I must repent for some of my last blog. First, I was incredulous and somewhat miffed upon reading the Trouble With Tulip, and therefore some of my comments were supercilious. I must admit, I love Frank Page as a brother in Christ and as a capable leader of our Convention. He is , I am sure, a good scholar. The Trouble With Tulip was written on a popular level and is not a scholarly endeavor. However, I do stand by my critique of the message of the book. Page seems to suggest that all Calvinists are hypers. Church history is full of 5-point Calvinists who were not only evangelical, but were the cornerstones of frontier missions such as William Carey, Adoniram Judson, the Haldain brothers, John Patterson, etc. etc.
Secondly, I have been a student of reformed theology for 20 years and I have never heard the claim that Page makes on page 21 of The trouble with Tulip that "the image of God in human beings was totally destroyed" according to Calvin. It is interesting there is no footnote there, because I believe Page made that up. Here is what Calvin says regarding the image of God in man, "The concept of the image of God emerges clearly as we see the skills in which he excels, and which reflect God's glory. However, a more accurate assessment still comes from looking at God's remedy for sin. It is undeniable that when Adam fell from grace, he became alienated from God. So, although we know that the image of God was not completely wiped out, it was so damaged that what remains is an ugly deformity. Our salvation begins with that new start which we receive from Christ. This is why he is called the second Adam, because he restores us to wholeness." (Institutes, Abridged Edition, Baker, 1986). Again, this shows a total lack of what Calvinism represnts on the part of Dr. Page. According to Spurgeon, Calvinism was simply a nickname for the gospel itself (from a Defense of Calvinism by C.H. Spurgeon).
I am no advocate of double-predestination, but Dr. Page says " God never predestined a person to hell"(p.55) and suggests that he cannot find any reference to such in the Bible. I need to point out Judas. He is prophesied about clearly in the Old Testament. He was chosen by Christ as a disciple, and Jesus called him the Son of Perdition (hell). Blanket statements about what God can or can not do should be assessed in light of the Bible and should never be made hastily.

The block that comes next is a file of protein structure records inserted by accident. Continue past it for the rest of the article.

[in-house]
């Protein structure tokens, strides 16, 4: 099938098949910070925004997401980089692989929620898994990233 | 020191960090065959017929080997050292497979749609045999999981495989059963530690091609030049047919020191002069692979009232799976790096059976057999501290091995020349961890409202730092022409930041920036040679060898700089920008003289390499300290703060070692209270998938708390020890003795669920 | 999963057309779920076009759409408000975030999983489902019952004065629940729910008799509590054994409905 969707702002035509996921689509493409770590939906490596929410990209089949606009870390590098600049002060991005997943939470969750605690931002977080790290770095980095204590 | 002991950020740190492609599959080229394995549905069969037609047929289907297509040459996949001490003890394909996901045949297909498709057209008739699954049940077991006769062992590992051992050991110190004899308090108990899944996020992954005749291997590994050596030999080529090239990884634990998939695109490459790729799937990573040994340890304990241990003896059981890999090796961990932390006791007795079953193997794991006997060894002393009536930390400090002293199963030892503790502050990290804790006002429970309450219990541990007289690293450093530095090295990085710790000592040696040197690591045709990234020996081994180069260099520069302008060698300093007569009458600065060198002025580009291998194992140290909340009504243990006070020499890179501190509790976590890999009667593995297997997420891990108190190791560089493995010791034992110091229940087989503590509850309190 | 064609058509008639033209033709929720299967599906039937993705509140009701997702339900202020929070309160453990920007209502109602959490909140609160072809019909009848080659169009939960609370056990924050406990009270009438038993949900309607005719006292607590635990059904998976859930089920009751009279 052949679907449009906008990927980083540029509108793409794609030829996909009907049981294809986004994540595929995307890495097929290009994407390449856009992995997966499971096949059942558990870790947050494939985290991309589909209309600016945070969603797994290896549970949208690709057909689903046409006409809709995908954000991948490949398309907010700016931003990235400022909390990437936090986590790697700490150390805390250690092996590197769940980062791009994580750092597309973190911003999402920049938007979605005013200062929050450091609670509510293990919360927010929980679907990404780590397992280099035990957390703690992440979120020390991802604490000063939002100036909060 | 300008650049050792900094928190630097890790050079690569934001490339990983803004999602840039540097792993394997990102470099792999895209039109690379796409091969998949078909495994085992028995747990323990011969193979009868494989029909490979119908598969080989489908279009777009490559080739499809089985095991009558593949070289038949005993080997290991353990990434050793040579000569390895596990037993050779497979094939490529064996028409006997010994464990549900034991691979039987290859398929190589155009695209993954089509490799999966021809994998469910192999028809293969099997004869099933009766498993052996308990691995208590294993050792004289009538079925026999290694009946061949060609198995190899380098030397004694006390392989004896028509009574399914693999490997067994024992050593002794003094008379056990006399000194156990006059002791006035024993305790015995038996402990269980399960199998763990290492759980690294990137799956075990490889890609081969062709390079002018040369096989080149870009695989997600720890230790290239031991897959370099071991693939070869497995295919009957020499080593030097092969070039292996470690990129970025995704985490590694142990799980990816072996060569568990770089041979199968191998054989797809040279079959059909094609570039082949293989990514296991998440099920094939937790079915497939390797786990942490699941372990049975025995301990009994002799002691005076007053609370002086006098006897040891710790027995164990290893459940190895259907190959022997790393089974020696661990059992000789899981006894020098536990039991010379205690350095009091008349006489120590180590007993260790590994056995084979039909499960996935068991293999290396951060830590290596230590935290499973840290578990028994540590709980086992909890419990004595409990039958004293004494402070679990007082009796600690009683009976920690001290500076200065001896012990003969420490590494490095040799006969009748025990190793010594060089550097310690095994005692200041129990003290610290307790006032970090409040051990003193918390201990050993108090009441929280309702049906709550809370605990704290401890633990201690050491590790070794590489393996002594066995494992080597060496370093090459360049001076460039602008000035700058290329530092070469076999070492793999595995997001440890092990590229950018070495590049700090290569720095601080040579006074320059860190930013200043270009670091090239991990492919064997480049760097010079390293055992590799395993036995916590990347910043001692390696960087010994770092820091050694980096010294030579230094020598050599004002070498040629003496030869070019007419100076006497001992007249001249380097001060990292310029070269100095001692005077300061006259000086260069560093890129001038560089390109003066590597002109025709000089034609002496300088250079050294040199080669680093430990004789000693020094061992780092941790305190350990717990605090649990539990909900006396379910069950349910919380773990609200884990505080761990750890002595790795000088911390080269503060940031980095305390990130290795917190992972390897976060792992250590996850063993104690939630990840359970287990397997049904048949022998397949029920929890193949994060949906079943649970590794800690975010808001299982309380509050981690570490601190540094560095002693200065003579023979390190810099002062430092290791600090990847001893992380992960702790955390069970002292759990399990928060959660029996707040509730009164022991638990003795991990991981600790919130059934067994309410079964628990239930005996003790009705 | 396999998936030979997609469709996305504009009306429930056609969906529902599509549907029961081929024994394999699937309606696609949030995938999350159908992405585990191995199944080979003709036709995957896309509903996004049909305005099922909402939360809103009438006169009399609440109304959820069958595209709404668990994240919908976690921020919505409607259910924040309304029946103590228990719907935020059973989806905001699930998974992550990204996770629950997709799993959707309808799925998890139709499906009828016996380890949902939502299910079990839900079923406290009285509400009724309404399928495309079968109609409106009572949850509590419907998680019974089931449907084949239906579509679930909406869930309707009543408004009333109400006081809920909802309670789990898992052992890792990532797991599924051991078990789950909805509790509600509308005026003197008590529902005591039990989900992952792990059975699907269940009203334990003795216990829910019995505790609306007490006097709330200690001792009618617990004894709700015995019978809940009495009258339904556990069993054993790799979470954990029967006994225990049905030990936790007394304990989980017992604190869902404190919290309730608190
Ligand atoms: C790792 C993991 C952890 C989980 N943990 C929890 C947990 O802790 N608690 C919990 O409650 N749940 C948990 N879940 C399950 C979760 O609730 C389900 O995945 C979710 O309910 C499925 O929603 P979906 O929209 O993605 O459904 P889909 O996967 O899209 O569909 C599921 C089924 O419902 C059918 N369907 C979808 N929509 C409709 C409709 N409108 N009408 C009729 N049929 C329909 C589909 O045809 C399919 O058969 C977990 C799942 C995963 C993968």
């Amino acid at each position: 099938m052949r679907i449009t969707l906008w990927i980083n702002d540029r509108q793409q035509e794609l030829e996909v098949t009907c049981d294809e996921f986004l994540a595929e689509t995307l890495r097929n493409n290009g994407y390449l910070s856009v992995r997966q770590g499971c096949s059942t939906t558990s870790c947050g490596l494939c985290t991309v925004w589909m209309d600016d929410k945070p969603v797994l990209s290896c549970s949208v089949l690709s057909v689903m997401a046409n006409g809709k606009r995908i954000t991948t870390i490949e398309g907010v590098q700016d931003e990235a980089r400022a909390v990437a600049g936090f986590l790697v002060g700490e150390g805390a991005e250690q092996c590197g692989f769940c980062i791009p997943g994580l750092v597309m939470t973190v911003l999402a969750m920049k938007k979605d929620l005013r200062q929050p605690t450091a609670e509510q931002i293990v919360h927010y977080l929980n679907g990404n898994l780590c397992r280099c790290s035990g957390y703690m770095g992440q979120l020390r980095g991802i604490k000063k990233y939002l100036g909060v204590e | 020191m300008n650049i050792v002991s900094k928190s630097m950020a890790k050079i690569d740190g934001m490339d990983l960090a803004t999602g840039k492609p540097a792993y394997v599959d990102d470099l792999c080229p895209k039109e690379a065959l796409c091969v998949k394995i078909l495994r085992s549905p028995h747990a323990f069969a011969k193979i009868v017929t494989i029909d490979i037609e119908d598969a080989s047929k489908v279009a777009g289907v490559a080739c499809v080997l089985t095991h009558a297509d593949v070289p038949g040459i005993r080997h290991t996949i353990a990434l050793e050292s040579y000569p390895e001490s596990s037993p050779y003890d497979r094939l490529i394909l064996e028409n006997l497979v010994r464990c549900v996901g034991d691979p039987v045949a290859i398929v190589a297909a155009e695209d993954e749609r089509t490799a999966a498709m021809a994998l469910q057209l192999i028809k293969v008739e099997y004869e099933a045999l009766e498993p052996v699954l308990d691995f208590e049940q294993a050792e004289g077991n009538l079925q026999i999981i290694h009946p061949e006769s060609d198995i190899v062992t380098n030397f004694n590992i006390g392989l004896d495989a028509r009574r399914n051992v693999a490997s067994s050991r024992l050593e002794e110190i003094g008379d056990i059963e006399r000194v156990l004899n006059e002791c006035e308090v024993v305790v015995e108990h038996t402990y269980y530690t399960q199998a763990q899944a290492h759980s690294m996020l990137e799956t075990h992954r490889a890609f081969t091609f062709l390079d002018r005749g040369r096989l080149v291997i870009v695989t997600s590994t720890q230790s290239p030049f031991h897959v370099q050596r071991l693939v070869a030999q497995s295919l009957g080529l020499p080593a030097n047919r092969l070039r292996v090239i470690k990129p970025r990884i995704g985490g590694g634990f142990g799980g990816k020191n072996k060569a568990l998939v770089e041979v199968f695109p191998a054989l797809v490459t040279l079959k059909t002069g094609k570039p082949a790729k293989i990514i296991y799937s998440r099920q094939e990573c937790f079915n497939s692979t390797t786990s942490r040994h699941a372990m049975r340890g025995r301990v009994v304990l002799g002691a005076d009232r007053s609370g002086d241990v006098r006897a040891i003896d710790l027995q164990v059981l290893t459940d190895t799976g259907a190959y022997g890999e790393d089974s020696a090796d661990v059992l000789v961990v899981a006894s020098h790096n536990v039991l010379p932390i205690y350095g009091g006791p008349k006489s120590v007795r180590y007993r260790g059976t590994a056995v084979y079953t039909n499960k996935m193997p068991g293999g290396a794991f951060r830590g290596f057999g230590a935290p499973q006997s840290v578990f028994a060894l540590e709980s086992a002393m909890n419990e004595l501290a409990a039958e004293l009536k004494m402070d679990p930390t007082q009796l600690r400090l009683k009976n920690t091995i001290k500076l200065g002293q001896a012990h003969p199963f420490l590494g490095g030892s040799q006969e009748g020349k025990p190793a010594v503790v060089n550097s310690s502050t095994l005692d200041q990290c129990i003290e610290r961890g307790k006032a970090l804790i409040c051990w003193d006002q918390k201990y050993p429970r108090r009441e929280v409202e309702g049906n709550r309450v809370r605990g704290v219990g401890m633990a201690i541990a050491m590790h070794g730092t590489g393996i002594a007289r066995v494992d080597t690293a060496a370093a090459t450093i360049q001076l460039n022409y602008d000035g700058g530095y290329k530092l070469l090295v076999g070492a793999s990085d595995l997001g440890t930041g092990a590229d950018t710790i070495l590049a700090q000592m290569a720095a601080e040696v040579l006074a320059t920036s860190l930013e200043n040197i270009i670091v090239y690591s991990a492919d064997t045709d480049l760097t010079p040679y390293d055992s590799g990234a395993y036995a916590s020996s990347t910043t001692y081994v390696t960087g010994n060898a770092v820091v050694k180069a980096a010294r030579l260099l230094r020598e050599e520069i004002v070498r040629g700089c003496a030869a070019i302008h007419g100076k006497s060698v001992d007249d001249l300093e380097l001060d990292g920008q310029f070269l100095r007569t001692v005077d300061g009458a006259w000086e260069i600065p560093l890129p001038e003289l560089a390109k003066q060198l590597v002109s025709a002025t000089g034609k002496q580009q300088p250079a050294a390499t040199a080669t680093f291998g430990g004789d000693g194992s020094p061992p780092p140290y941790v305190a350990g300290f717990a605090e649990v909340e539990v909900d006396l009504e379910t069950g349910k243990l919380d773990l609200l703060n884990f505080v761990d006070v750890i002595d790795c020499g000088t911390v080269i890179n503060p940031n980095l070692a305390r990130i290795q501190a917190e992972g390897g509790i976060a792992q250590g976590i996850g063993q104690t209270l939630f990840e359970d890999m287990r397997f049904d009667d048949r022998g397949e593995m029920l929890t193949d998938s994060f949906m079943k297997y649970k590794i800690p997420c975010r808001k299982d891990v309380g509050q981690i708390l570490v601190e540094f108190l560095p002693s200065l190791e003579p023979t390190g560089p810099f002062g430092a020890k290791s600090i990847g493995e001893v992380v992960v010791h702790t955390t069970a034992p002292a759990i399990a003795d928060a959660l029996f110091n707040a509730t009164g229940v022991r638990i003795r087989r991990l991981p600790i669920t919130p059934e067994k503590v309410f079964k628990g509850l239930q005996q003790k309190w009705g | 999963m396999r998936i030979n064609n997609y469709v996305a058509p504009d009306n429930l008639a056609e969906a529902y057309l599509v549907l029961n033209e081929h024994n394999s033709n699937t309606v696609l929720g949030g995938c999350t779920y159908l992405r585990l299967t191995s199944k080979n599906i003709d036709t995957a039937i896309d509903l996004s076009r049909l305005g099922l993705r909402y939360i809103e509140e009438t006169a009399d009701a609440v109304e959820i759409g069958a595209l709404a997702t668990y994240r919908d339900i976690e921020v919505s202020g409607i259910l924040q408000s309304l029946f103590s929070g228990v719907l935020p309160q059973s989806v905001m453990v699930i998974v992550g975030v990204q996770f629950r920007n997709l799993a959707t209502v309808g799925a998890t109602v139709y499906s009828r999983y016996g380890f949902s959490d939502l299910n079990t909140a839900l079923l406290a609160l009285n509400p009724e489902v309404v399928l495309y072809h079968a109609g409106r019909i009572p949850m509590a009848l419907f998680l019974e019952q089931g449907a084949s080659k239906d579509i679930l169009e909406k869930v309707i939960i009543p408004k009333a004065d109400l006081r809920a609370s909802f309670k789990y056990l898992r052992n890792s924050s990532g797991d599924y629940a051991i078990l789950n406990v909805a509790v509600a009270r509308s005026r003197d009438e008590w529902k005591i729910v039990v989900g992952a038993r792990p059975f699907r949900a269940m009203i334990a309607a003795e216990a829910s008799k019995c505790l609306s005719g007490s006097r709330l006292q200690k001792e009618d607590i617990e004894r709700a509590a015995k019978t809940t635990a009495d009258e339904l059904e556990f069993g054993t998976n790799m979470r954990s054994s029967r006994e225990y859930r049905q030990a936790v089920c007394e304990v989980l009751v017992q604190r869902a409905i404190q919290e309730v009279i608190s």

Dr. Page suggests that Calvin substituted absolute Sovereignty for grace through faith(p.16-17 Trouble With Tulip). Page dosent seem to understand that grace and faith as well as sovereignty are attributes of God. God is graceful, God is Faithful and God is Sovreign. Can we not see that all these work together. More later...
The Problem With Page and the Trouble With Tulip shall be continued...
Friday, February 22, 2008
Wednesday, February 6, 2008
I have just finished reading The Trouble With Tulip, by Dr. Frank Page. I must say that I am profoundly embarrassed that the best and the brightest the SBC has to offer seem to have lost their minds, as evidenced by this booklet from Dr. Page. The lack of good exegesis, sound logic, or solid historical research are apparent throughout this short treatise (which is astounding for someone who has a PhD). To boil it down the Trouble with Tulip has five fatal flaws. First, Dr. Page doesn't seem to understand the points in which he is trying to refute. Secondly, he espouses a universalist view of atonement; thirdly, he lacks a biblical understanding of faith. Fourth, Dr. Page's use of Acts 2:38 is misinterpreted. Fifth, and finally his acronym for grace is neither clear nor biblical. In the forthcoming critical review articles I will show the depth of these flaws and point out the scriptural, logical, and historical refutations of each.